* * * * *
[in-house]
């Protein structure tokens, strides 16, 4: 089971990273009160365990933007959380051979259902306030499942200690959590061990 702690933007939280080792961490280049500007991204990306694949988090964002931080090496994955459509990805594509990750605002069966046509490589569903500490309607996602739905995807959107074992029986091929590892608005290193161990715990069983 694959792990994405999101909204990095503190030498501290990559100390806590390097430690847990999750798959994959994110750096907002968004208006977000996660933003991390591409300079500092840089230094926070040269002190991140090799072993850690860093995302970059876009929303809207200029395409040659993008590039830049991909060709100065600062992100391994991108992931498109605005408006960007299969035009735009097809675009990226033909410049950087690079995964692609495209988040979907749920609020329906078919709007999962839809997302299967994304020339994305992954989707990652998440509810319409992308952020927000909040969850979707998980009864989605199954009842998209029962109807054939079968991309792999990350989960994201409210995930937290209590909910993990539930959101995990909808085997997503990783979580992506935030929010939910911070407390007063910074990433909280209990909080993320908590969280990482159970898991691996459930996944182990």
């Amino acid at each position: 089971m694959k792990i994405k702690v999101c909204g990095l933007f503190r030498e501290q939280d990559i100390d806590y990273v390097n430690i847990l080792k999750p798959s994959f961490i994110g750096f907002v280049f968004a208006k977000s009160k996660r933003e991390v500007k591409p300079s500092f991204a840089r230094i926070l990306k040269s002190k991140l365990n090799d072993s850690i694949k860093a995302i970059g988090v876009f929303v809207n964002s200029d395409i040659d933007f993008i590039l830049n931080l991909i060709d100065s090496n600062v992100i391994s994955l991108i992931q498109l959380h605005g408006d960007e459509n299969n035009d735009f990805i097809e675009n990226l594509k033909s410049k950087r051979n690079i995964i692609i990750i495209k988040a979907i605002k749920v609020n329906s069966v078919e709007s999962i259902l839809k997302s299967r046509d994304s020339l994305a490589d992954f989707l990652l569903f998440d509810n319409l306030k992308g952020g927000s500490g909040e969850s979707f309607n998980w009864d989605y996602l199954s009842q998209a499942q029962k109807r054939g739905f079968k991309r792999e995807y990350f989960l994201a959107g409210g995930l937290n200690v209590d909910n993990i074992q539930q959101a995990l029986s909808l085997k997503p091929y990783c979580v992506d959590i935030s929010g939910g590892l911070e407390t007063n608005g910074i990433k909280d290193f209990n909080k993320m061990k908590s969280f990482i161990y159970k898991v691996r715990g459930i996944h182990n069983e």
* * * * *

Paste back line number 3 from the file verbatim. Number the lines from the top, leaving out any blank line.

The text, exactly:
């Amino acid at each position: 089971m694959k792990i994405k702690v999101c909204g990095l933007f503190r030498e501290q939280d990559i100390d806590y990273v390097n430690i847990l080792k999750p798959s994959f961490i994110g750096f907002v280049f968004a208006k977000s009160k996660r933003e991390v500007k591409p300079s500092f991204a840089r230094i926070l990306k040269s002190k991140l365990n090799d072993s850690i694949k860093a995302i970059g988090v876009f929303v809207n964002s200029d395409i040659d933007f993008i590039l830049n931080l991909i060709d100065s090496n600062v992100i391994s994955l991108i992931q498109l959380h605005g408006d960007e459509n299969n035009d735009f990805i097809e675009n990226l594509k033909s410049k950087r051979n690079i995964i692609i990750i495209k988040a979907i605002k749920v609020n329906s069966v078919e709007s999962i259902l839809k997302s299967r046509d994304s020339l994305a490589d992954f989707l990652l569903f998440d509810n319409l306030k992308g952020g927000s500490g909040e969850s979707f309607n998980w009864d989605y996602l199954s009842q998209a499942q029962k109807r054939g739905f079968k991309r792999e995807y990350f989960l994201a959107g409210g995930l937290n200690v209590d909910n993990i074992q539930q959101a995990l029986s909808l085997k997503p091929y990783c979580v992506d959590i935030s929010g939910g590892l911070e407390t007063n608005g910074i990433k909280d290193f209990n909080k993320m061990k908590s969280f990482i161990y159970k898991v691996r715990g459930i996944h182990n069983e």